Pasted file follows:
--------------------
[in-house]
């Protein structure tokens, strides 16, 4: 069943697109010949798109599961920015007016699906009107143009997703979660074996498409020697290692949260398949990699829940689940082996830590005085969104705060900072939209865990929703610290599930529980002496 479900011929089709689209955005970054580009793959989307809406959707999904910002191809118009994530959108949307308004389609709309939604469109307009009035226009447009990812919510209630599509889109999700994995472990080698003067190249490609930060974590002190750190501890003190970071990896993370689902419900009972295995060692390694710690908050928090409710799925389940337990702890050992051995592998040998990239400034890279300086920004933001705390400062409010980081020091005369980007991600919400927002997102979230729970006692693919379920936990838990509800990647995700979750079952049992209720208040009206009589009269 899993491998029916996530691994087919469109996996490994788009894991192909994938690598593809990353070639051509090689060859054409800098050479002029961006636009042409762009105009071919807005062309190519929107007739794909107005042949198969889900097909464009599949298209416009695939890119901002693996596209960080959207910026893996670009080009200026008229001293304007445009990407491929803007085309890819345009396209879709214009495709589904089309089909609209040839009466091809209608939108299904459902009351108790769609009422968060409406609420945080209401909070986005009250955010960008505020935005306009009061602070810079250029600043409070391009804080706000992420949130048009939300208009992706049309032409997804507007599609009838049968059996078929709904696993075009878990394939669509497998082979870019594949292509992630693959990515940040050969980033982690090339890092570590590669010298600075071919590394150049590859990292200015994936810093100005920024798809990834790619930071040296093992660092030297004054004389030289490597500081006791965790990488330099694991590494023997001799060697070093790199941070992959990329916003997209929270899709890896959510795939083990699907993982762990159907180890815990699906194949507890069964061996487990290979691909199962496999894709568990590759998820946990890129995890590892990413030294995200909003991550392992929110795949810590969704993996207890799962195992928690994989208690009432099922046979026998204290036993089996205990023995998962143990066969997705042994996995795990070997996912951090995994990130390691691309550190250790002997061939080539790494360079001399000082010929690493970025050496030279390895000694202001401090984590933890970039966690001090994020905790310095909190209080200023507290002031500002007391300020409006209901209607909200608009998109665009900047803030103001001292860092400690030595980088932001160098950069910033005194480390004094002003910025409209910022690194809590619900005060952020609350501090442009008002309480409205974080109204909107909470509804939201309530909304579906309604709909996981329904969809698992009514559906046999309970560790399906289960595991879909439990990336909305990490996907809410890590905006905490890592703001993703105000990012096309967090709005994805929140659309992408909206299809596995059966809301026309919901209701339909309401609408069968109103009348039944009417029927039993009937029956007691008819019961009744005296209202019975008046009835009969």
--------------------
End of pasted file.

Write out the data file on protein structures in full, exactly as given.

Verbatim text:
[in-house]
């Protein structure tokens, strides 16, 4: 069943697109010949798109599961920015007016699906009107143009997703979660074996498409020697290692949260398949990699829940689940082996830590005085969104705060900072939209865990929703610290599930529980002496 479900011929089709689209955005970054580009793959989307809406959707999904910002191809118009994530959108949307308004389609709309939604469109307009009035226009447009990812919510209630599509889109999700994995472990080698003067190249490609930060974590002190750190501890003190970071990896993370689902419900009972295995060692390694710690908050928090409710799925389940337990702890050992051995592998040998990239400034890279300086920004933001705390400062409010980081020091005369980007991600919400927002997102979230729970006692693919379920936990838990509800990647995700979750079952049992209720208040009206009589009269 899993491998029916996530691994087919469109996996490994788009894991192909994938690598593809990353070639051509090689060859054409800098050479002029961006636009042409762009105009071919807005062309190519929107007739794909107005042949198969889900097909464009599949298209416009695939890119901002693996596209960080959207910026893996670009080009200026008229001293304007445009990407491929803007085309890819345009396209879709214009495709589904089309089909609209040839009466091809209608939108299904459902009351108790769609009422968060409406609420945080209401909070986005009250955010960008505020935005306009009061602070810079250029600043409070391009804080706000992420949130048009939300208009992706049309032409997804507007599609009838049968059996078929709904696993075009878990394939669509497998082979870019594949292509992630693959990515940040050969980033982690090339890092570590590669010298600075071919590394150049590859990292200015994936810093100005920024798809990834790619930071040296093992660092030297004054004389030289490597500081006791965790990488330099694991590494023997001799060697070093790199941070992959990329916003997209929270899709890896959510795939083990699907993982762990159907180890815990699906194949507890069964061996487990290979691909199962496999894709568990590759998820946990890129995890590892990413030294995200909003991550392992929110795949810590969704993996207890799962195992928690994989208690009432099922046979026998204290036993089996205990023995998962143990066969997705042994996995795990070997996912951090995994990130390691691309550190250790002997061939080539790494360079001399000082010929690493970025050496030279390895000694202001401090984590933890970039966690001090994020905790310095909190209080200023507290002031500002007391300020409006209901209607909200608009998109665009900047803030103001001292860092400690030595980088932001160098950069910033005194480390004094002003910025409209910022690194809590619900005060952020609350501090442009008002309480409205974080109204909107909470509804939201309530909304579906309604709909996981329904969809698992009514559906046999309970560790399906289960595991879909439990990336909305990490996907809410890590905006905490890592703001993703105000990012096309967090709005994805929140659309992408909206299809596995059966809301026309919901209701339909309401609408069968109103009348039944009417029927039993009937029956007691008819019961009744005296209202019975008046009835009969």